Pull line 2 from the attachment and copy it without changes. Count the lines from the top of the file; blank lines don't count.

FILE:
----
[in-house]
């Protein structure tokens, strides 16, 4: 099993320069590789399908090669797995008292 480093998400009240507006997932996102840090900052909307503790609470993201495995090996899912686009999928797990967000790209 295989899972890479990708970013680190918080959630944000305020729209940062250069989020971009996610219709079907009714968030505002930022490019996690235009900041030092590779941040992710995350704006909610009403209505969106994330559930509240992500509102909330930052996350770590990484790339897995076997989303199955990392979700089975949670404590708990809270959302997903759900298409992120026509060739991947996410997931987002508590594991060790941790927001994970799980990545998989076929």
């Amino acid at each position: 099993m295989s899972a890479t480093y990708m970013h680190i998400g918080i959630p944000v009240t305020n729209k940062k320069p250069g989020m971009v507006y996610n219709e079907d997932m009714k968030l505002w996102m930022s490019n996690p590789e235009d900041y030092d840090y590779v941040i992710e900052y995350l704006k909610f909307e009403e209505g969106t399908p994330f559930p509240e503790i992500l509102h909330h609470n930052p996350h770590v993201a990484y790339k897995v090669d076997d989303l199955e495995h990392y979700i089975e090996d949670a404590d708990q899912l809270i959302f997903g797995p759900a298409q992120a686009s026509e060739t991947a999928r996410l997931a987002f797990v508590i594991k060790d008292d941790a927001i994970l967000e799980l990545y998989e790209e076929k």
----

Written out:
């Protein structure tokens, strides 16, 4: 099993320069590789399908090669797995008292 480093998400009240507006997932996102840090900052909307503790609470993201495995090996899912686009999928797990967000790209 295989899972890479990708970013680190918080959630944000305020729209940062250069989020971009996610219709079907009714968030505002930022490019996690235009900041030092590779941040992710995350704006909610009403209505969106994330559930509240992500509102909330930052996350770590990484790339897995076997989303199955990392979700089975949670404590708990809270959302997903759900298409992120026509060739991947996410997931987002508590594991060790941790927001994970799980990545998989076929």